In part two of our series exploring SMB finance and barriers to growth, we’re taking a look at performance metrics, and asking the question: How can you succeed in business if you don’t know what success looks like?
The Problem: Poorly defined metrics
We’ve already looked at how businesses need a proper strategic plan if they are to target growth. But, in fact, businesses need more than this. Businesses need to be able to actively and definitively measure the growth they achieve.
Immediately, this shifts all focus to the quantifiable and the unambiguous. Business owners cannot talk in terms of “increased revenue diversity” or “growth in sales.” Instead, the language needs to be geared towards tangible improvements and benefits, covering percentage points and actual figures – things that can actually be counted and analysed. This is the only way growth can be measured.
But what’s so wrong with targeting vague growth objectives? If you employ these vague objectives, you will still be moving in the right direction, after all.
Well, yes, you will be moving in the right direction, but you will be moving inefficiently. How will you know when you reach your objective or your incremental mile markers? How will you know if you have achieved an acceptable level of growth within the time frame? Crucially, how will you know if the growth you have achieved is actually worth the investment?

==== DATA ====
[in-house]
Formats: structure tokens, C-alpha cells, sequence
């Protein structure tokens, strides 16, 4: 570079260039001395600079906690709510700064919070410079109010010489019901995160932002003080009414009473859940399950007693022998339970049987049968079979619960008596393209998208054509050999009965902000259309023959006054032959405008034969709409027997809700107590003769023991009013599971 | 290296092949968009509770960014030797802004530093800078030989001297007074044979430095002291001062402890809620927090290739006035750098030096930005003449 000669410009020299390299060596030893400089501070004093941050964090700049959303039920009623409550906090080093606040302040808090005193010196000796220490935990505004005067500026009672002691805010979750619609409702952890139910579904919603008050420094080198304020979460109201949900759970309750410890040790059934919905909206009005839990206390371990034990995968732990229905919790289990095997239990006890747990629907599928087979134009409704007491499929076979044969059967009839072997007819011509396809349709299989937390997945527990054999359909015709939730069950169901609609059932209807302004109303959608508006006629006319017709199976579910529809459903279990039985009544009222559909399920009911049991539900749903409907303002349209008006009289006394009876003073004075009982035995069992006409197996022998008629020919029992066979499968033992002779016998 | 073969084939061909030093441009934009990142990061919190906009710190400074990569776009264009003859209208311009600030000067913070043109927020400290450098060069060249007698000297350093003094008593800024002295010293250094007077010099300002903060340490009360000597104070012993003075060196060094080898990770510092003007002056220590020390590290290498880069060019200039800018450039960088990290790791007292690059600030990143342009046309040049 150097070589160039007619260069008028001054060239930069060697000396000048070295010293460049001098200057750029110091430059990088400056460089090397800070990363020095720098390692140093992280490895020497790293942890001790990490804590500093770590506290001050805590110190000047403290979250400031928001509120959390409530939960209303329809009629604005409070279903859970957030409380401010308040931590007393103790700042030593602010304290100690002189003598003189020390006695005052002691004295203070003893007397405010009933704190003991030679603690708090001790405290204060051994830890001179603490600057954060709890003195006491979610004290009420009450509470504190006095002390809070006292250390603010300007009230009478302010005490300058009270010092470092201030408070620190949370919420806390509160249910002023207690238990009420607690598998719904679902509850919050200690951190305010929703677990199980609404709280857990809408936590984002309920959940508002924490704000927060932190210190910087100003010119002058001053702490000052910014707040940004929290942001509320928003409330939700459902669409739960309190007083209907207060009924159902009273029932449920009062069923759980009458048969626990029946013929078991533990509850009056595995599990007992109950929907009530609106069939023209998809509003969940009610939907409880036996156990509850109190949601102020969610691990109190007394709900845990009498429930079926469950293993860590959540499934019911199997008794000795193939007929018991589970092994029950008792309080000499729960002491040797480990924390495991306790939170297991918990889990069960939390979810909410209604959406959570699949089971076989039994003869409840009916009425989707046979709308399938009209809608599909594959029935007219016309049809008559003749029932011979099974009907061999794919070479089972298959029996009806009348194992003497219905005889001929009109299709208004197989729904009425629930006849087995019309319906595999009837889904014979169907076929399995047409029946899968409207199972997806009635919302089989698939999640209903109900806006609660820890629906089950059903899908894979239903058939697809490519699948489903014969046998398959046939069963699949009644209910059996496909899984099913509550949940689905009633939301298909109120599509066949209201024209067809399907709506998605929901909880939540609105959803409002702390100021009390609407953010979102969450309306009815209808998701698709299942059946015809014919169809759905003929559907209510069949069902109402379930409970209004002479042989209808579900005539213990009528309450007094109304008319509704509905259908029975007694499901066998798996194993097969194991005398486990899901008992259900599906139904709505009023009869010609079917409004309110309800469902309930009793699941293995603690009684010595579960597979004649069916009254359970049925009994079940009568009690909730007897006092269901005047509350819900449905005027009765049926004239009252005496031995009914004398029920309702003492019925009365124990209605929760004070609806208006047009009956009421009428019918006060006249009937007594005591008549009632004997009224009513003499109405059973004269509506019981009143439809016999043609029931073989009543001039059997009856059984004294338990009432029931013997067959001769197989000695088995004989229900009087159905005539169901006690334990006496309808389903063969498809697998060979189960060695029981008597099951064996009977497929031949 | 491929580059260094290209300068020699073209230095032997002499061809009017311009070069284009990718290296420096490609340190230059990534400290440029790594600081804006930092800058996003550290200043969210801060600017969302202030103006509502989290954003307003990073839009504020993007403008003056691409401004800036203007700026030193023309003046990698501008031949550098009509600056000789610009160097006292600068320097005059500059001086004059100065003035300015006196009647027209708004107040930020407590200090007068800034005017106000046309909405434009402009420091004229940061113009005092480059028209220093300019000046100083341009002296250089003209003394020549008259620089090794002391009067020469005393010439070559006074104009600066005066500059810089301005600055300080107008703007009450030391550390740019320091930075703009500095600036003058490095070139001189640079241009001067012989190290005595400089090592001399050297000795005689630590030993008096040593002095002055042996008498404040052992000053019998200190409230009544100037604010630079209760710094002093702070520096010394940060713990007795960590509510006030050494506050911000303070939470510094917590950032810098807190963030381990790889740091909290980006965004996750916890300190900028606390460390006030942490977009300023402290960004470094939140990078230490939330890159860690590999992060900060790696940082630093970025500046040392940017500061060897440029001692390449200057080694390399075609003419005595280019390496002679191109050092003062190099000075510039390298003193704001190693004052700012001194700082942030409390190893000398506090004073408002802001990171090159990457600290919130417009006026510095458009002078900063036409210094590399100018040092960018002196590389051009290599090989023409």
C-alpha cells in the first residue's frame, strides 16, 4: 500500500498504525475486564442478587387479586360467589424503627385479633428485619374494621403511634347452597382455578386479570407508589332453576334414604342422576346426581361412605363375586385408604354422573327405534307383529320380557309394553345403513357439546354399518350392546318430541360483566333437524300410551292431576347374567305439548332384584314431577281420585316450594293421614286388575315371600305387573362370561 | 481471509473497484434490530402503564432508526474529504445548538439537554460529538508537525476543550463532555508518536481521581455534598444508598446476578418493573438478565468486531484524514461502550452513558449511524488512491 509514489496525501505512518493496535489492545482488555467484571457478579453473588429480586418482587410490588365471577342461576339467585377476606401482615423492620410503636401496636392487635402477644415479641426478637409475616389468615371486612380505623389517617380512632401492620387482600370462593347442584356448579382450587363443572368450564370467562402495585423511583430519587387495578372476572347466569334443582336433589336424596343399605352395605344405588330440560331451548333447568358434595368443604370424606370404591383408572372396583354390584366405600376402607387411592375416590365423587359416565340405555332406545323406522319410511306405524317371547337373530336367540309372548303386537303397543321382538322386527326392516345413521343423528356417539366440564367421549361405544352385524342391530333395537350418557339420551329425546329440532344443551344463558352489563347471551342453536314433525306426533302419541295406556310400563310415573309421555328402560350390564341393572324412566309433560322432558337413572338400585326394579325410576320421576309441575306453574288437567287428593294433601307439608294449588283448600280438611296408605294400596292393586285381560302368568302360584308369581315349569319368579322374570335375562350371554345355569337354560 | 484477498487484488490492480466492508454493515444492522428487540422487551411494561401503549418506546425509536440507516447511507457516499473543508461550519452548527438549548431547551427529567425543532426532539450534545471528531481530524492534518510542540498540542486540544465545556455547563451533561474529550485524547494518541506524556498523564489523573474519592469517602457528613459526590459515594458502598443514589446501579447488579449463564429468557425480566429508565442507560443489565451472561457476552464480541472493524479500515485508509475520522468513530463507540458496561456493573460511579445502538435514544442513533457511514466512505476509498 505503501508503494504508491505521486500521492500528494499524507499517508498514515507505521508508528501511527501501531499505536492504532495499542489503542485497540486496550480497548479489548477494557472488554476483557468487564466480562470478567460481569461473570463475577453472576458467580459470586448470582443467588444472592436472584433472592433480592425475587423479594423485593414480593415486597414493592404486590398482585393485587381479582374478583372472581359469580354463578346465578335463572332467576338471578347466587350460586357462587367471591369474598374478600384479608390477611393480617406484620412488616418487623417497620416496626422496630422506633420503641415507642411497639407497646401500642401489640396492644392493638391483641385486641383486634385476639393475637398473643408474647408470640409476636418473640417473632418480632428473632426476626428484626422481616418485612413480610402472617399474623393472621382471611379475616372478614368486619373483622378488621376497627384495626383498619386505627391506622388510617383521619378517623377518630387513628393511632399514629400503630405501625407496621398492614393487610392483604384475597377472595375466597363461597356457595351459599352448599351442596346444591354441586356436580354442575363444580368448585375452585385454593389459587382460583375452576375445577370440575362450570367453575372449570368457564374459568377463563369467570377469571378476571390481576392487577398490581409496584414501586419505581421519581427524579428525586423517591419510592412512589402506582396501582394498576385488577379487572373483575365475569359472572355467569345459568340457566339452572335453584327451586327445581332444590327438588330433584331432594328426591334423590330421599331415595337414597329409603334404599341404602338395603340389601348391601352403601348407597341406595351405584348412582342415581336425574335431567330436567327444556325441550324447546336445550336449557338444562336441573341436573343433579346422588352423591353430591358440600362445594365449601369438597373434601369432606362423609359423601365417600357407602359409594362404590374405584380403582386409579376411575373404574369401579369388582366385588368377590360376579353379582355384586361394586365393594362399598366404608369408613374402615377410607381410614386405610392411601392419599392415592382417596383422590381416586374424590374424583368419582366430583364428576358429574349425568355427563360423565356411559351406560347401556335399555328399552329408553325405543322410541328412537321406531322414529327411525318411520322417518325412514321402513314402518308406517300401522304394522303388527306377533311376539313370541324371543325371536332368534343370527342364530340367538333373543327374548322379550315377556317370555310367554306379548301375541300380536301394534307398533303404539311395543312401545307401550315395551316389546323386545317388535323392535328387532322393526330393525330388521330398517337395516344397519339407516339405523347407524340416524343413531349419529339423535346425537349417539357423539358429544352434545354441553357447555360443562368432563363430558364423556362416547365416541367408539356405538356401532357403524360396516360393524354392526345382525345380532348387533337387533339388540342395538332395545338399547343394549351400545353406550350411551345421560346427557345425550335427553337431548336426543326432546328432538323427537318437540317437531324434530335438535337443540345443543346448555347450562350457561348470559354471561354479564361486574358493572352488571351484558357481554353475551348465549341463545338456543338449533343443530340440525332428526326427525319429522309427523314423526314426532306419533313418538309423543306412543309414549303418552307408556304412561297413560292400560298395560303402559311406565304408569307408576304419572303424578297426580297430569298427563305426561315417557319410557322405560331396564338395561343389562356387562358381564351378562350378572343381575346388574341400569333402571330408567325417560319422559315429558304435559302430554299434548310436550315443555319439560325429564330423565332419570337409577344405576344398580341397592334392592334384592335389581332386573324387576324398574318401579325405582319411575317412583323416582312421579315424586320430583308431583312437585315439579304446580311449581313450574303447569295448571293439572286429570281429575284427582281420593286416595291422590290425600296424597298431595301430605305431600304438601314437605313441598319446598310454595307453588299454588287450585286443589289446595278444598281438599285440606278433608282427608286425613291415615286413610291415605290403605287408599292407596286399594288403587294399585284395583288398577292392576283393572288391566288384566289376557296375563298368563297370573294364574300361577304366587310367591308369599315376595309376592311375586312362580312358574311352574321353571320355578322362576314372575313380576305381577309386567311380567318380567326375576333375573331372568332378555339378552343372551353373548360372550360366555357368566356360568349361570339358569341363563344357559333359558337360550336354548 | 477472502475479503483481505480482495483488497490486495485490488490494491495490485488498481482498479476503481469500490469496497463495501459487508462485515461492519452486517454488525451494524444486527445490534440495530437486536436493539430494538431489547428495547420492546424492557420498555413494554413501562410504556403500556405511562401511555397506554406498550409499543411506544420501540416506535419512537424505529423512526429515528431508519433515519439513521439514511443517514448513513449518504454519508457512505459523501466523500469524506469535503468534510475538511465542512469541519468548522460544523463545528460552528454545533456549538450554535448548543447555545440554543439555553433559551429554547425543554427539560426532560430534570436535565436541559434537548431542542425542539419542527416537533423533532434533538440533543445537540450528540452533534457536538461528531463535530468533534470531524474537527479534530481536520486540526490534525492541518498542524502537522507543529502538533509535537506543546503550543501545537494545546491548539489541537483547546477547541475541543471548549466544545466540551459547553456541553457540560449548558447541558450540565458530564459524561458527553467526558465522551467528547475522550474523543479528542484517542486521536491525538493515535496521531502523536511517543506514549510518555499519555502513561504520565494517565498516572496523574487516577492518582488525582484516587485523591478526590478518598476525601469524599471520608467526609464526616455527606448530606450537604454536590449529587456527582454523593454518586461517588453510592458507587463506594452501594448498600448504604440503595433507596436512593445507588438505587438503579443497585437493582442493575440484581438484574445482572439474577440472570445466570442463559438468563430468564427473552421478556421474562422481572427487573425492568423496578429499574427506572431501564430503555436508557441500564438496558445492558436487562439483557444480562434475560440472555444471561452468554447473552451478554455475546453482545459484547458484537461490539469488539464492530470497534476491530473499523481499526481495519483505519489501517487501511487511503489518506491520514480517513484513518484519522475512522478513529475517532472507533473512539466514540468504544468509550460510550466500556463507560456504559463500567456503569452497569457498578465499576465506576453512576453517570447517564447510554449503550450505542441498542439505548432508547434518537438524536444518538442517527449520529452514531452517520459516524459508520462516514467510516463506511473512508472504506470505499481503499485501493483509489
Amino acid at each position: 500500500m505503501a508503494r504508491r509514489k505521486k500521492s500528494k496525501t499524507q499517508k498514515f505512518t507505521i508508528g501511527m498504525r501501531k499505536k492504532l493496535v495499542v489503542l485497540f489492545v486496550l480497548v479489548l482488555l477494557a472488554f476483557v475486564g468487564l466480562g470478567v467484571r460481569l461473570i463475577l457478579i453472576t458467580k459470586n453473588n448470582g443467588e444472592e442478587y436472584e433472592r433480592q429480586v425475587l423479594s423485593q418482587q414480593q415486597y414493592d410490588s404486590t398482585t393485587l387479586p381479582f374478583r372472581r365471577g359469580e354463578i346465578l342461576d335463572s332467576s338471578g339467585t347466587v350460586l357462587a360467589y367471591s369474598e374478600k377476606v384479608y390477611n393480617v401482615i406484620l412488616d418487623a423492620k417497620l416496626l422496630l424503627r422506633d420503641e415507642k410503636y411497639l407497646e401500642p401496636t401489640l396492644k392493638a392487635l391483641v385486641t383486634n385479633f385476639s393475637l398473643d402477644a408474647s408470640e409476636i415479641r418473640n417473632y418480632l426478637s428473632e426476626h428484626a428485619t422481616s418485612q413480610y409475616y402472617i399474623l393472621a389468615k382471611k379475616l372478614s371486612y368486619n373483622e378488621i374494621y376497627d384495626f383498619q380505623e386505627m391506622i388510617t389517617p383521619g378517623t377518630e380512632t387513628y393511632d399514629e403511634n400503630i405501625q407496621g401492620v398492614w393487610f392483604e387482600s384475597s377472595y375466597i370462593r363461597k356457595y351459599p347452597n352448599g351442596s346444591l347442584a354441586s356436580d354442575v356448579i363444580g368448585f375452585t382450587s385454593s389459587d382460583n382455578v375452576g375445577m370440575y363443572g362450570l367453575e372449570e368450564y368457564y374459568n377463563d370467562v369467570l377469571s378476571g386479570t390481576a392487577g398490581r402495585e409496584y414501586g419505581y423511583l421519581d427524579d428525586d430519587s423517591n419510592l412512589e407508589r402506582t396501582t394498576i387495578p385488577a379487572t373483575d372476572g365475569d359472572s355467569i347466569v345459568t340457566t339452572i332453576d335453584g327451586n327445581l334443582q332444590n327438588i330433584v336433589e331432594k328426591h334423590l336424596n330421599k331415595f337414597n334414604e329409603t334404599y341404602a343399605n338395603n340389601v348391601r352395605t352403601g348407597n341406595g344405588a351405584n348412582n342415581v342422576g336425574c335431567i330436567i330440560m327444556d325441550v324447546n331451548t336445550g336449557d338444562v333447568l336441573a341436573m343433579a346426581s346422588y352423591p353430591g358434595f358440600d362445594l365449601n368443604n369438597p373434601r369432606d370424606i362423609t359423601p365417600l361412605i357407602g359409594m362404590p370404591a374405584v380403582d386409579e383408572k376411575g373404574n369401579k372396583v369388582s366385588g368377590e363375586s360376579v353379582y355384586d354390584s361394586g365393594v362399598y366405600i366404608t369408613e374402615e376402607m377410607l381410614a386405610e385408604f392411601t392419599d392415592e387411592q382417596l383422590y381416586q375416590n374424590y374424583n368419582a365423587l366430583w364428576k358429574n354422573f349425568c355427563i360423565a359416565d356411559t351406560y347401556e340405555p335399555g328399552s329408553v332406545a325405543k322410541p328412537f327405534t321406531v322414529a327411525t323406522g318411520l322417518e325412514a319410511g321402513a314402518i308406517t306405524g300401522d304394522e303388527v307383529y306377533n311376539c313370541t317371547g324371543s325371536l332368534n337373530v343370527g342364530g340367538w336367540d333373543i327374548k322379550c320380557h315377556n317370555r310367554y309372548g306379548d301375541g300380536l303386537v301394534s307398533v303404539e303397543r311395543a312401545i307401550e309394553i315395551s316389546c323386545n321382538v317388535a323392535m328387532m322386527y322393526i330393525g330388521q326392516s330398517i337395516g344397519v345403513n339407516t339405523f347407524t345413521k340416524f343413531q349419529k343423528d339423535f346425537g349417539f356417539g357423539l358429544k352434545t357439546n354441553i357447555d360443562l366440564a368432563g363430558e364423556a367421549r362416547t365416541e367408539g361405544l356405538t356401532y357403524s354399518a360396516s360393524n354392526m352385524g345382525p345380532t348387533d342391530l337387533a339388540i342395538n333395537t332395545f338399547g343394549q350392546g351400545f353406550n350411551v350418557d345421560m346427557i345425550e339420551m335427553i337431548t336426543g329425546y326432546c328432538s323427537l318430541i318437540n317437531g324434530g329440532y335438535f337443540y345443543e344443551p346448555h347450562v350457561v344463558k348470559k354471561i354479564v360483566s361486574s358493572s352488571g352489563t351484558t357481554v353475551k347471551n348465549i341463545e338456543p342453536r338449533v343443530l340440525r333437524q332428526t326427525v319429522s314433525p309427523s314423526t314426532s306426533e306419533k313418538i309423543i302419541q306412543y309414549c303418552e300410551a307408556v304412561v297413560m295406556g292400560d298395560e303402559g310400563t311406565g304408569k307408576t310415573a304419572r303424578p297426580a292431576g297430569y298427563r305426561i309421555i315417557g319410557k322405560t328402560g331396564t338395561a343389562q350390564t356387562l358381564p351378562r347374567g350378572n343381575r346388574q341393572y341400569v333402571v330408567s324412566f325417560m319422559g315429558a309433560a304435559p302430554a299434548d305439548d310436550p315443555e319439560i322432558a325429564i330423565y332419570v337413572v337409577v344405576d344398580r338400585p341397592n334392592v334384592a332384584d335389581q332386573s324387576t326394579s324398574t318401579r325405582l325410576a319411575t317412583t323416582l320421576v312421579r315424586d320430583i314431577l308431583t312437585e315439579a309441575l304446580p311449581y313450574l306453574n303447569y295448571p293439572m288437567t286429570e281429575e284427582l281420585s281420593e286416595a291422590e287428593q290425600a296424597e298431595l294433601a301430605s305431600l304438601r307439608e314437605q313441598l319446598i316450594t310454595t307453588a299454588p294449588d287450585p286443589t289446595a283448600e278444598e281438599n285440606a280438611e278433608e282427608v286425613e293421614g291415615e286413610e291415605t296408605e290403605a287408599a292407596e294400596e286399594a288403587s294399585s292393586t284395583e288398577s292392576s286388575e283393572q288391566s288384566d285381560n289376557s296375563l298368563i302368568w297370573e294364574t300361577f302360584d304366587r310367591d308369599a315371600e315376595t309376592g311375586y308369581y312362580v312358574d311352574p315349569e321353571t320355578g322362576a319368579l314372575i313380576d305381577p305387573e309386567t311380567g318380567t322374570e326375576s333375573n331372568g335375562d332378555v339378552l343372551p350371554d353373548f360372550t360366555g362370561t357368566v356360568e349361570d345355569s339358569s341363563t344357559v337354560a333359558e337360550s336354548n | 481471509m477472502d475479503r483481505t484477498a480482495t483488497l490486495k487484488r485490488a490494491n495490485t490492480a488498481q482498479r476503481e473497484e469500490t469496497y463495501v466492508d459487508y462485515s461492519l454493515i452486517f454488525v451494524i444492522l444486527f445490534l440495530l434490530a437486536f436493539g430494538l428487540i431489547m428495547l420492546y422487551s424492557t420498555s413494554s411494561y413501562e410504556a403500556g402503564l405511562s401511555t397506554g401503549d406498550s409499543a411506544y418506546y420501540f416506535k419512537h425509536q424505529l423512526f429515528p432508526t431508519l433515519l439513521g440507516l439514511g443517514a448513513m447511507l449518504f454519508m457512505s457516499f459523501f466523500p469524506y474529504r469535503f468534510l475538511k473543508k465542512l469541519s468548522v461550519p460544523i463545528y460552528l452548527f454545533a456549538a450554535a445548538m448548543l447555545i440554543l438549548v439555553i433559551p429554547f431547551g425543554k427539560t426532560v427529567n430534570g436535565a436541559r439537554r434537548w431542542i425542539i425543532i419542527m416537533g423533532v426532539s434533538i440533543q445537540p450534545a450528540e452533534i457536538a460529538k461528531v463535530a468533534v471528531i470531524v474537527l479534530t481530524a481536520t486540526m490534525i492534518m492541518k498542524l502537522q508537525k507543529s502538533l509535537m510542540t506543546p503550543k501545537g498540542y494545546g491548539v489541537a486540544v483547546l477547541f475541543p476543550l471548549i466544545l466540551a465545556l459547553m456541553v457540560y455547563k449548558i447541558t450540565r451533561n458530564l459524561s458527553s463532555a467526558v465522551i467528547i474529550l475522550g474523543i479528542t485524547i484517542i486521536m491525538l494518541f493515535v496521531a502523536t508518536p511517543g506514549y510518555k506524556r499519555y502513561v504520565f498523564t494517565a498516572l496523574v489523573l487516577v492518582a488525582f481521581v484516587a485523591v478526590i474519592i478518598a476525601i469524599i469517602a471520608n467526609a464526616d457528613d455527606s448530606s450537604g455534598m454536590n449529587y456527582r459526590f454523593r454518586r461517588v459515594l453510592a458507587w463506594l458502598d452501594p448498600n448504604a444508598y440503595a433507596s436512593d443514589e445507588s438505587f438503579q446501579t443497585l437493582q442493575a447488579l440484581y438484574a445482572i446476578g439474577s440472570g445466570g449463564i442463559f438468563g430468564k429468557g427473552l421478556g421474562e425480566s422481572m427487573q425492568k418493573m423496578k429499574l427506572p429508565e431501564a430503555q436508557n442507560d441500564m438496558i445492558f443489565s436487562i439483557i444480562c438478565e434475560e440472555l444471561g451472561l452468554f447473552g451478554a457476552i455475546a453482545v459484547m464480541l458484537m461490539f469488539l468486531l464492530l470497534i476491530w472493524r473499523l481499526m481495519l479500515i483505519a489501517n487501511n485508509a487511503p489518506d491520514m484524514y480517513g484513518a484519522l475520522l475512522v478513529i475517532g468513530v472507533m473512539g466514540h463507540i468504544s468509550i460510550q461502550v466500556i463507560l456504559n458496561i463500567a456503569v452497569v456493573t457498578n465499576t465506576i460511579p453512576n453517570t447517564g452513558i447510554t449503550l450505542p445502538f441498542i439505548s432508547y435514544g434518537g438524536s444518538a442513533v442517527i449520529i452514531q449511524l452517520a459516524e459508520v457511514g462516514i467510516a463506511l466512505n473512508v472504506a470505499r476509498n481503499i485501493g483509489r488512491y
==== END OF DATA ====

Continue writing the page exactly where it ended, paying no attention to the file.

You won’t – not unless you have metrics in place with which to measure your performance.
Don’t forget that measuring performance is an ongoing concern. Anomalous spikes do happen, as do unexpected and temporary dips in revenue. The only way you can make sure that these events are anomalous is to keep on top of monitoring and managing performance over time. This will give you the data you need not only to achieve growth, but also to take the actions required to keep yourself on the right track.
Without this data, and without the metrics required to source this data, there is simply too much guesswork involved. Guesswork is not something you can tolerate as you move forwards with your business.
The solution begins with a planning meeting. Your team needs to come together and decide on exactly what you are aiming for with your business growth. Put an exact figure to this target, and then attach similar figures to the mile markers on the way to this target.
Remember your budget while you do this. How much would you and your team consider to be an acceptable investment on the way to meeting your goals? Keeping your budget in mind is crucial if you are to achieve maximum cost-efficiency.
Finally, build a degree of flexibility into your plans. Circumstances change, plans evolve, goal posts shift. You need to be able to meet all of these challenges head-on, adapting your performance metrics as you go. You don't want to be encumbered by rigid measurement schemes if your situation does change.